Although AA is spinning the announcement that they will be suspending non-stop service between San Francisco and Boston, claiming that they are simply focusing on their hubs in Los Angeles, Dallas, Chicago, New York, and Miami, any astute observer can see that AA has lost the war against JetBlue, Virgin America, and United on this competitive route.
As Scott McCartney points out, the story of SFO-BOS is a familiar one the last decade in the airline business. Low-cost carriers move in, forcing prices down. Legacy carriers with higher costs suffer and eventually pull out.
Between 1998 and 2009, United and American were essentially the only two non-stop operators on the route (JetBlue offered limited seasonal service). In 2009, Virgin entered the market with daily non-stop flights between the two cities. Then JetBlue began year-around daily service between BOS and SFO. Suddenly, 30,000 seats a month on that route ticked up 53,000 seats a month. Supply outpaced demand and AA becomes the latest casualty to the "low-cost" (read: non-Legacy) revolution.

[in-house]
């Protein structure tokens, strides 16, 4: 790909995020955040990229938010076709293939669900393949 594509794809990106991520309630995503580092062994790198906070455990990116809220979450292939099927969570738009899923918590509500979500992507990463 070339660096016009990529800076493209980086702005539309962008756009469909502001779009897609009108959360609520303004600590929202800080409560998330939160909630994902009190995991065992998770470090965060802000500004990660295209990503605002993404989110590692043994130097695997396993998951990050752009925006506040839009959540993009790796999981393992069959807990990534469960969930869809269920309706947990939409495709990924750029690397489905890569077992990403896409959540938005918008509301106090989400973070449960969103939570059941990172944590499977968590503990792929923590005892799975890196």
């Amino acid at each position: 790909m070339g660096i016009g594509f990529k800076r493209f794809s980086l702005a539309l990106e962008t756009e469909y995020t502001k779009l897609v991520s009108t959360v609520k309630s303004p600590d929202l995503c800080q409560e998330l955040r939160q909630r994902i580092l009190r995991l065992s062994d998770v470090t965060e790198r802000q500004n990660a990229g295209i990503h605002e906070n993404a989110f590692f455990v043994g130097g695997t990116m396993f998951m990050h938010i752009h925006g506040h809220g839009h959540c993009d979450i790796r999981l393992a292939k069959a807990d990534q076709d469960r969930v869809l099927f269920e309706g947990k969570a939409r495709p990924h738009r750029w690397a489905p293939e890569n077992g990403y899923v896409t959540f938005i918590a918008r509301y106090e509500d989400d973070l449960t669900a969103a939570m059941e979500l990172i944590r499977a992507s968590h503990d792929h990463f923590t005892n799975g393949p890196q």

I think United is the big winner here. Yes, Virgin does have a competitive first class product that will no doubt attract some of AA’s customers. But UA, also hubbed in SFO with a domestic and international route network much more robust than VX, stands to gain more business flyers who will choose a non-stop flight over a connection in Chicago or Dallas on American.
AA’s exodus from the market will likely mean higher ticket prices on United, JetBlue, and Virgin, so I’m not happy with this news. But this announcement is not surprising.